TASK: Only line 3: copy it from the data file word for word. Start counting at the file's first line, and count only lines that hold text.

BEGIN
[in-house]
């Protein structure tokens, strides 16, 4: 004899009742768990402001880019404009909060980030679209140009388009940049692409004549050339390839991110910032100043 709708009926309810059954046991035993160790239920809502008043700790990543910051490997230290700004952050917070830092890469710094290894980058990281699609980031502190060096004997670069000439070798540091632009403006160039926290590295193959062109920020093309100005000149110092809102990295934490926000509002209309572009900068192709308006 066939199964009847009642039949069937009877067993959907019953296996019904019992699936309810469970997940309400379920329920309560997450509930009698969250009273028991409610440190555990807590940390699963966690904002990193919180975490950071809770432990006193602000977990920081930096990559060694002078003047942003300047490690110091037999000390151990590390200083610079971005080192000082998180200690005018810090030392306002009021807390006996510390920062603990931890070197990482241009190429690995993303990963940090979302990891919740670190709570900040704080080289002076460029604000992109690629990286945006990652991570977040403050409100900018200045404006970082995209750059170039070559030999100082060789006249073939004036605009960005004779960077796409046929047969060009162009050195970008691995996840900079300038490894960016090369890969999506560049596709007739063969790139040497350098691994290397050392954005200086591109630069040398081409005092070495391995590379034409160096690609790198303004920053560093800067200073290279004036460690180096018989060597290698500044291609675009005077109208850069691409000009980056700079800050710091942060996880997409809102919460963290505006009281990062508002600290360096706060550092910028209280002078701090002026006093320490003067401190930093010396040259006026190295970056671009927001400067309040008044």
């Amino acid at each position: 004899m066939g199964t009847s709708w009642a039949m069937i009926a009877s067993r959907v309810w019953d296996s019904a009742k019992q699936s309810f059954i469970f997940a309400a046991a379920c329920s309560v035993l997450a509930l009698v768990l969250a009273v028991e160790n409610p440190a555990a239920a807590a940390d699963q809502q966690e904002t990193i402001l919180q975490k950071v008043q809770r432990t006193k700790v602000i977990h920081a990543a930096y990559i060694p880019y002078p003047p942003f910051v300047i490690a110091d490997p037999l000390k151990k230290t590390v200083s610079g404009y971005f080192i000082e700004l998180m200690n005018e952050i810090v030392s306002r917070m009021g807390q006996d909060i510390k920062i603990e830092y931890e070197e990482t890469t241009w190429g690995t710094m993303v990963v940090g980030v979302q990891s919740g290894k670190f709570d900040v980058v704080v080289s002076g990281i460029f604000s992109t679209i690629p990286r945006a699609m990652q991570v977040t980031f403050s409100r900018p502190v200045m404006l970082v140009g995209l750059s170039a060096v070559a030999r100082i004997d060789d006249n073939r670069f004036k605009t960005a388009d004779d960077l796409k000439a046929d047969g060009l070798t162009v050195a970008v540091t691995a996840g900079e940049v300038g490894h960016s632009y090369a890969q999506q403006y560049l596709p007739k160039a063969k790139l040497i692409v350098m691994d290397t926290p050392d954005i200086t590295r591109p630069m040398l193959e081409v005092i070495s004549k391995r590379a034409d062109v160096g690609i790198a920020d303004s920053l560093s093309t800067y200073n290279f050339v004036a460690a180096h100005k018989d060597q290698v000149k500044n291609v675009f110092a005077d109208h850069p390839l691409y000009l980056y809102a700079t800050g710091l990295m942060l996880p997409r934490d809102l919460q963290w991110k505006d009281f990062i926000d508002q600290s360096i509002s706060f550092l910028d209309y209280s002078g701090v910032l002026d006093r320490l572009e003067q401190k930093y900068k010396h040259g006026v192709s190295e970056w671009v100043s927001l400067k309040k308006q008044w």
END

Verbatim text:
């Amino acid at each position: 004899m066939g199964t009847s709708w009642a039949m069937i009926a009877s067993r959907v309810w019953d296996s019904a009742k019992q699936s309810f059954i469970f997940a309400a046991a379920c329920s309560v035993l997450a509930l009698v768990l969250a009273v028991e160790n409610p440190a555990a239920a807590a940390d699963q809502q966690e904002t990193i402001l919180q975490k950071v008043q809770r432990t006193k700790v602000i977990h920081a990543a930096y990559i060694p880019y002078p003047p942003f910051v300047i490690a110091d490997p037999l000390k151990k230290t590390v200083s610079g404009y971005f080192i000082e700004l998180m200690n005018e952050i810090v030392s306002r917070m009021g807390q006996d909060i510390k920062i603990e830092y931890e070197e990482t890469t241009w190429g690995t710094m993303v990963v940090g980030v979302q990891s919740g290894k670190f709570d900040v980058v704080v080289s002076g990281i460029f604000s992109t679209i690629p990286r945006a699609m990652q991570v977040t980031f403050s409100r900018p502190v200045m404006l970082v140009g995209l750059s170039a060096v070559a030999r100082i004997d060789d006249n073939r670069f004036k605009t960005a388009d004779d960077l796409k000439a046929d047969g060009l070798t162009v050195a970008v540091t691995a996840g900079e940049v300038g490894h960016s632009y090369a890969q999506q403006y560049l596709p007739k160039a063969k790139l040497i692409v350098m691994d290397t926290p050392d954005i200086t590295r591109p630069m040398l193959e081409v005092i070495s004549k391995r590379a034409d062109v160096g690609i790198a920020d303004s920053l560093s093309t800067y200073n290279f050339v004036a460690a180096h100005k018989d060597q290698v000149k500044n291609v675009f110092a005077d109208h850069p390839l691409y000009l980056y809102a700079t800050g710091l990295m942060l996880p997409r934490d809102l919460q963290w991110k505006d009281f990062i926000d508002q600290s360096i509002s706060f550092l910028d209309y209280s002078g701090v910032l002026d006093r320490l572009e003067q401190k930093y900068k010396h040259g006026v192709s190295e970056w671009v100043s927001l400067k309040k308006q008044w």